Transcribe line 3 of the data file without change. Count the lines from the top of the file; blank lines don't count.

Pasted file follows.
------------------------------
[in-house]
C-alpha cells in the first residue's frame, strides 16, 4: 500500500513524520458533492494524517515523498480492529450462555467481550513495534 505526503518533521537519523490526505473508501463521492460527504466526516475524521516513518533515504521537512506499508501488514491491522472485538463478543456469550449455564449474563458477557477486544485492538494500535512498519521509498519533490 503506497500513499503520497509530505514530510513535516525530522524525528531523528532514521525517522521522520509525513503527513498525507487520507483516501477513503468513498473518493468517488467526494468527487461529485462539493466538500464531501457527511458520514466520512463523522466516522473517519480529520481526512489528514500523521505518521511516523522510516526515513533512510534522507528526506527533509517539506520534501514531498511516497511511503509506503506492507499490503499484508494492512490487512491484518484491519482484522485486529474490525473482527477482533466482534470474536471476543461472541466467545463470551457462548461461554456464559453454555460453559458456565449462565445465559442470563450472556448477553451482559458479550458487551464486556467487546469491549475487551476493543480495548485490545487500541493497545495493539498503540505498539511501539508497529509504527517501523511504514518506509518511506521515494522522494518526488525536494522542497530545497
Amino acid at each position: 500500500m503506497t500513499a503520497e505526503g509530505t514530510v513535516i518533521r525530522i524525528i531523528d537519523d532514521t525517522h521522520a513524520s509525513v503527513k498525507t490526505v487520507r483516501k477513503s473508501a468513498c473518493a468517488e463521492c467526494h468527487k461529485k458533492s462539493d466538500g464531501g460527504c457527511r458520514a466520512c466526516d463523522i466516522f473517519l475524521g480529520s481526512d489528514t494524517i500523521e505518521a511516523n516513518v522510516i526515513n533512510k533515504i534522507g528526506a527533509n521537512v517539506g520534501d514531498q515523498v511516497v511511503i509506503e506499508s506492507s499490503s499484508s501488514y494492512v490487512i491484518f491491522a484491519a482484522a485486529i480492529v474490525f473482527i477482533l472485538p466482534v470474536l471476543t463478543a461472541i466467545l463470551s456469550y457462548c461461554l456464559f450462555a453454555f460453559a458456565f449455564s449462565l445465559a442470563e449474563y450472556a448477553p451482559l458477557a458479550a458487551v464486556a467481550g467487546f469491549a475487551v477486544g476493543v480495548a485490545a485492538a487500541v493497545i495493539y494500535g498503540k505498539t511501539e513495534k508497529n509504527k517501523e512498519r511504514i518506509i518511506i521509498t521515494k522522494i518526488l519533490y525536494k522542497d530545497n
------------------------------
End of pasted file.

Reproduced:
Amino acid at each position: 500500500m503506497t500513499a503520497e505526503g509530505t514530510v513535516i518533521r525530522i524525528i531523528d537519523d532514521t525517522h521522520a513524520s509525513v503527513k498525507t490526505v487520507r483516501k477513503s473508501a468513498c473518493a468517488e463521492c467526494h468527487k461529485k458533492s462539493d466538500g464531501g460527504c457527511r458520514a466520512c466526516d463523522i466516522f473517519l475524521g480529520s481526512d489528514t494524517i500523521e505518521a511516523n516513518v522510516i526515513n533512510k533515504i534522507g528526506a527533509n521537512v517539506g520534501d514531498q515523498v511516497v511511503i509506503e506499508s506492507s499490503s499484508s501488514y494492512v490487512i491484518f491491522a484491519a482484522a485486529i480492529v474490525f473482527i477482533l472485538p466482534v470474536l471476543t463478543a461472541i466467545l463470551s456469550y457462548c461461554l456464559f450462555a453454555f460453559a458456565f449455564s449462565l445465559a442470563e449474563y450472556a448477553p451482559l458477557a458479550a458487551v464486556a467481550g467487546f469491549a475487551v477486544g476493543v480495548a485490545a485492538a487500541v493497545i495493539y494500535g498503540k505498539t511501539e513495534k508497529n509504527k517501523e512498519r511504514i518506509i518511506i521509498t521515494k522522494i518526488l519533490y525536494k522542497d530545497n